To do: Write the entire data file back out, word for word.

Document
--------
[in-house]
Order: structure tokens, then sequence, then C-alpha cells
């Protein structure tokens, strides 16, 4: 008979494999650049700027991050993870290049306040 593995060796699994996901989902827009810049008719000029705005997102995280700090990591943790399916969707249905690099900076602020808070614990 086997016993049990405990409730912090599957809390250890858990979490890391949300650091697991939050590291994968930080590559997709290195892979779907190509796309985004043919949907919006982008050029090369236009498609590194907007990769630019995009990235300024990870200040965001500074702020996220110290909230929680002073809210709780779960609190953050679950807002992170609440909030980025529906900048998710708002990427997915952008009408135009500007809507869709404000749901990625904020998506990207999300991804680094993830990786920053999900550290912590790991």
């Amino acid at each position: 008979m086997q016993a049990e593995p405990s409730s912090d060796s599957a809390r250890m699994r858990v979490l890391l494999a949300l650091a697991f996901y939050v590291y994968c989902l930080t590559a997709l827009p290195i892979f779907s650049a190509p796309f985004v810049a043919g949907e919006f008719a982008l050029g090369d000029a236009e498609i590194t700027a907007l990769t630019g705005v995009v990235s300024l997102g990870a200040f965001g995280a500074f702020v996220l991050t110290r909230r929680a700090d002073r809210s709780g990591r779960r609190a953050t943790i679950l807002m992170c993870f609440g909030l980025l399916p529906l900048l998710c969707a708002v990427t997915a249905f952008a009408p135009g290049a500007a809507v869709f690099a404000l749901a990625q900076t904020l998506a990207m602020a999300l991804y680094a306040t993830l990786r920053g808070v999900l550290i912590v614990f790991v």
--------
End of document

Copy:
[in-house]
Order: structure tokens, then sequence, then C-alpha cells
């Protein structure tokens, strides 16, 4: 008979494999650049700027991050993870290049306040 593995060796699994996901989902827009810049008719000029705005997102995280700090990591943790399916969707249905690099900076602020808070614990 086997016993049990405990409730912090599957809390250890858990979490890391949300650091697991939050590291994968930080590559997709290195892979779907190509796309985004043919949907919006982008050029090369236009498609590194907007990769630019995009990235300024990870200040965001500074702020996220110290909230929680002073809210709780779960609190953050679950807002992170609440909030980025529906900048998710708002990427997915952008009408135009500007809507869709404000749901990625904020998506990207999300991804680094993830990786920053999900550290912590790991």
């Amino acid at each position: 008979m086997q016993a049990e593995p405990s409730s912090d060796s599957a809390r250890m699994r858990v979490l890391l494999a949300l650091a697991f996901y939050v590291y994968c989902l930080t590559a997709l827009p290195i892979f779907s650049a190509p796309f985004v810049a043919g949907e919006f008719a982008l050029g090369d000029a236009e498609i590194t700027a907007l990769t630019g705005v995009v990235s300024l997102g990870a200040f965001g995280a500074f702020v996220l991050t110290r909230r929680a700090d002073r809210s709780g990591r779960r609190a953050t943790i679950l807002m992170c993870f609440g909030l980025l399916p529906l900048l998710c969707a708002v990427t997915a249905f952008a009408p135009g290049a500007a809507v869709f690099a404000l749901a990625q900076t904020l998506a990207m602020a999300l991804y680094a306040t993830l990786r920053g808070v999900l550290i912590v614990f790991v």